Insurer expenses that qualify as improving the quality of care might include:

  • Advancement of health information technology to improve quality, transparency, or patient health outcomes.
  • Provider credentials to establish its ability to give proper healthcare.
  • Programs to help support patient care, such as managing serious health conditions.
  • Hospital discharge planning to reduce frequent hospital readmissions.

The ACA, as well as some state laws, set MLR standards for different size markets. Individual and small group markets—insurance plans geared toward organizations with 50 or fewer full-time employees—are expected to spend at least 80% of their premium income on medical-related expenses, with 20% leftover for administration costs.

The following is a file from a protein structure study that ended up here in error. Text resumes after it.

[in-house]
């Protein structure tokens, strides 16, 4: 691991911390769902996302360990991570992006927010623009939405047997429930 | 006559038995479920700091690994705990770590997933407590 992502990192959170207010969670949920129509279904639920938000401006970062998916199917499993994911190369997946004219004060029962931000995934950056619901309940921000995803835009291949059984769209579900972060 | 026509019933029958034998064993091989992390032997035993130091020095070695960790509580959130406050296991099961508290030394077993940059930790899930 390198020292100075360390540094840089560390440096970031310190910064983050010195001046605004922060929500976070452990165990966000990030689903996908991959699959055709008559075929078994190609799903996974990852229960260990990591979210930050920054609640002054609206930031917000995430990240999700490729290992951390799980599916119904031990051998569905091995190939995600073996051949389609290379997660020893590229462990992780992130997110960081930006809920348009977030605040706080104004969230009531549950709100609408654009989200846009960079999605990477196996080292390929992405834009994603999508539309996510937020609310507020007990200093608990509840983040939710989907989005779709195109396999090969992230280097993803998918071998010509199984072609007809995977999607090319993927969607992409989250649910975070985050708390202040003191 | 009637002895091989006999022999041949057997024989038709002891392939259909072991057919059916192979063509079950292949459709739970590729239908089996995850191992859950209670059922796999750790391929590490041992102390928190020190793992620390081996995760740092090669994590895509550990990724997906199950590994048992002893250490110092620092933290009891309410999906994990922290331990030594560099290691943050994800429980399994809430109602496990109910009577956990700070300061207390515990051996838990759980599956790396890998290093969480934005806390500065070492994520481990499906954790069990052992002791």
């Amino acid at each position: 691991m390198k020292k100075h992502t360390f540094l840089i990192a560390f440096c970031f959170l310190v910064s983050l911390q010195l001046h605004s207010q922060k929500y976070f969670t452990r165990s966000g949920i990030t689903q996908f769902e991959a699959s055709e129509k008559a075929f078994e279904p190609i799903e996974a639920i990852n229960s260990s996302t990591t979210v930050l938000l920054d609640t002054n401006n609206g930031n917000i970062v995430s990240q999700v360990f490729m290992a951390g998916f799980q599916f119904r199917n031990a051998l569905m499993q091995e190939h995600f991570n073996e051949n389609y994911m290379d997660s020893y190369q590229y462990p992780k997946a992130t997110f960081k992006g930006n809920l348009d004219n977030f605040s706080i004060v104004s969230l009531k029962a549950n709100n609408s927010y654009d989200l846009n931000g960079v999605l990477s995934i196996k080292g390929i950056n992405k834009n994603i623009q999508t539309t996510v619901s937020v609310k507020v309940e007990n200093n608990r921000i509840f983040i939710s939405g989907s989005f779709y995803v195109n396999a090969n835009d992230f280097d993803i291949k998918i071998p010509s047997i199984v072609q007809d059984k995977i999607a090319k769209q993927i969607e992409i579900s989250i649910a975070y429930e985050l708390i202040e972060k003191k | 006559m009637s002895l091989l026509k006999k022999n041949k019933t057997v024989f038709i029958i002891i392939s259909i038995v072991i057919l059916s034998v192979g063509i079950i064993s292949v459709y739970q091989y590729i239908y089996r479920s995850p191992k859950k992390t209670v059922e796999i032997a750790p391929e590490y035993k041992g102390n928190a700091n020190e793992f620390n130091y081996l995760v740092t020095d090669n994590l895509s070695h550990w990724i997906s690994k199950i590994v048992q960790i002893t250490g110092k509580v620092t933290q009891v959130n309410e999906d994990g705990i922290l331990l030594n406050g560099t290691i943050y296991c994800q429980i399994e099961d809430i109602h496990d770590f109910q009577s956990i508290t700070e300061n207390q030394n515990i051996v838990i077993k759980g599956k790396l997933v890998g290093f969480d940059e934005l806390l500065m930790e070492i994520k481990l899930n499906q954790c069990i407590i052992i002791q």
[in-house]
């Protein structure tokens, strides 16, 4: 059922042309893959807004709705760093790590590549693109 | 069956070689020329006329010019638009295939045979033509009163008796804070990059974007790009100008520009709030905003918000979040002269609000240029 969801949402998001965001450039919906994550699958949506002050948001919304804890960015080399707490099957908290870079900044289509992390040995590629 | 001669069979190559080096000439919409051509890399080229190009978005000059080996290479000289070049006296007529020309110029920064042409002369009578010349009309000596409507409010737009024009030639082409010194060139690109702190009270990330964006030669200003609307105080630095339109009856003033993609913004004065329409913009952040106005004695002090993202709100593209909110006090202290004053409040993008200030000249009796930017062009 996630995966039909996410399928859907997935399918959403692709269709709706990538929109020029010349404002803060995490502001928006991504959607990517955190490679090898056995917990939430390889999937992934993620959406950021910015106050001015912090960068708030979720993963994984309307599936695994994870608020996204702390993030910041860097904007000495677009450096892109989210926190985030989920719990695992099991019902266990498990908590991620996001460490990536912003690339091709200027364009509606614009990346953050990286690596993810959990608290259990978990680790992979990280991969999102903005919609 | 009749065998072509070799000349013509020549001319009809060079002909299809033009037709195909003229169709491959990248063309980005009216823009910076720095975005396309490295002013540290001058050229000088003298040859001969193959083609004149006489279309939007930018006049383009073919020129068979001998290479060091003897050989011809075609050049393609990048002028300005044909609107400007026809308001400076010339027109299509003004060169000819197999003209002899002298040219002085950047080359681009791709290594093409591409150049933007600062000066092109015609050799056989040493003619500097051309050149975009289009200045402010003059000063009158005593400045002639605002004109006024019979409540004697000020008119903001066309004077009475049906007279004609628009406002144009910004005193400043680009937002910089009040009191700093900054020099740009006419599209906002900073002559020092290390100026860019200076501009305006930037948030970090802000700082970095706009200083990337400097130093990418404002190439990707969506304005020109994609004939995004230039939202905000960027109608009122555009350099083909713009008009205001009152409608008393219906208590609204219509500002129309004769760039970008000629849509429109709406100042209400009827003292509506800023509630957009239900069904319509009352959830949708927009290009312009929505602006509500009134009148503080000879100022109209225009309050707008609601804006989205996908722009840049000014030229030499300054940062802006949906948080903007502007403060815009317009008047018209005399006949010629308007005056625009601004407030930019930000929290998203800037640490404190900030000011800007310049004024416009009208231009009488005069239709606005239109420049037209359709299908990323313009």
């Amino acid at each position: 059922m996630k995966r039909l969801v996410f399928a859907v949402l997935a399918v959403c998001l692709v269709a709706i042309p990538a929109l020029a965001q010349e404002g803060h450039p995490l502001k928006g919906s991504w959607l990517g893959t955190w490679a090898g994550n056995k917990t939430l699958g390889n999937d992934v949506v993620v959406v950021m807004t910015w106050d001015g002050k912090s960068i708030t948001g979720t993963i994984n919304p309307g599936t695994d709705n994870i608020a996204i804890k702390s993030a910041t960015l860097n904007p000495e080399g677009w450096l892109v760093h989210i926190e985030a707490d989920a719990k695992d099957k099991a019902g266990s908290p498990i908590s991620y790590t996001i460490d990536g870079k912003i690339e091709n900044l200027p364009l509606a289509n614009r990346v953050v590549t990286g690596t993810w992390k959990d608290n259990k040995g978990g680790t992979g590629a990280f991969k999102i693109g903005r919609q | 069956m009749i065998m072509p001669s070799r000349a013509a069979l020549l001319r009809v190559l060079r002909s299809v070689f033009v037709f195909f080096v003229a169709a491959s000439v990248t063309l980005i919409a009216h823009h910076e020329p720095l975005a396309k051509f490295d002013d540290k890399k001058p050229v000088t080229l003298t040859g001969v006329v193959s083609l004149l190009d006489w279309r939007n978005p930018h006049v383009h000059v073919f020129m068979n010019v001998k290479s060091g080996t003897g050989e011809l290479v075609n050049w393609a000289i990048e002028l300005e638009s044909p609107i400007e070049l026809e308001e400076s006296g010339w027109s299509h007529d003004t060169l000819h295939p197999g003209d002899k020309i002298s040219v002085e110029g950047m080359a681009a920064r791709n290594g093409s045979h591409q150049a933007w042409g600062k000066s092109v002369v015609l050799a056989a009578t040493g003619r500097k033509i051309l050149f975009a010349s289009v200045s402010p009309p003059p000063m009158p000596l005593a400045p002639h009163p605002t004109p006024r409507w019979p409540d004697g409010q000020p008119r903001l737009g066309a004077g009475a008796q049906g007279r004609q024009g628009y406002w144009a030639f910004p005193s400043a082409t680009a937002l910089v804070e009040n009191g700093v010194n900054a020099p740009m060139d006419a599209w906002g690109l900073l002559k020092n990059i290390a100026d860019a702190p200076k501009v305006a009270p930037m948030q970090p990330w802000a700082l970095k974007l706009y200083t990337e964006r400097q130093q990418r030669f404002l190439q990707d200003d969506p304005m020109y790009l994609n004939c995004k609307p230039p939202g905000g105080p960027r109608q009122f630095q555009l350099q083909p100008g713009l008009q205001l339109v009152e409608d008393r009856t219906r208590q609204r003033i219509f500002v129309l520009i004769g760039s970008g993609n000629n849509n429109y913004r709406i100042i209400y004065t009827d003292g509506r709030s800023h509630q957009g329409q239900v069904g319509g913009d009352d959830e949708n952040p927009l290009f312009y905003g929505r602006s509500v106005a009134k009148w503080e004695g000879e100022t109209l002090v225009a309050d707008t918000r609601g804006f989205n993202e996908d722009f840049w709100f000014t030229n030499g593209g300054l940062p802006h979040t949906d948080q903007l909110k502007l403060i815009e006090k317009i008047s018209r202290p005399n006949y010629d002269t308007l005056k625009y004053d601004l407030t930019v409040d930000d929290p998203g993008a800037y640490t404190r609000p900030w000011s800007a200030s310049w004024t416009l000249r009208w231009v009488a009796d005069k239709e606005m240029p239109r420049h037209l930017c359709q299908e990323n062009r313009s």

On the other hand, a large group market segment—with plans for organizations with more than 50 full-time employees—needs to spend at least 85% on medical-related expenses, leaving 15% for administrative costs.

In either case, if administrative expenses exceed those amounts, the insurer must remit rebates to their enrollees ( we’ll talk more about rebates later).

How are medical loss ratios percentages calculated?

To calculate an MLR percentage, an insurer would divide the cost of medical services (things like claims paid and any expenses for healthcare quality improvement) by the total premiums collected over a period of time, minus any federal or state taxes, licensing, and regulatory fees paid in that same period.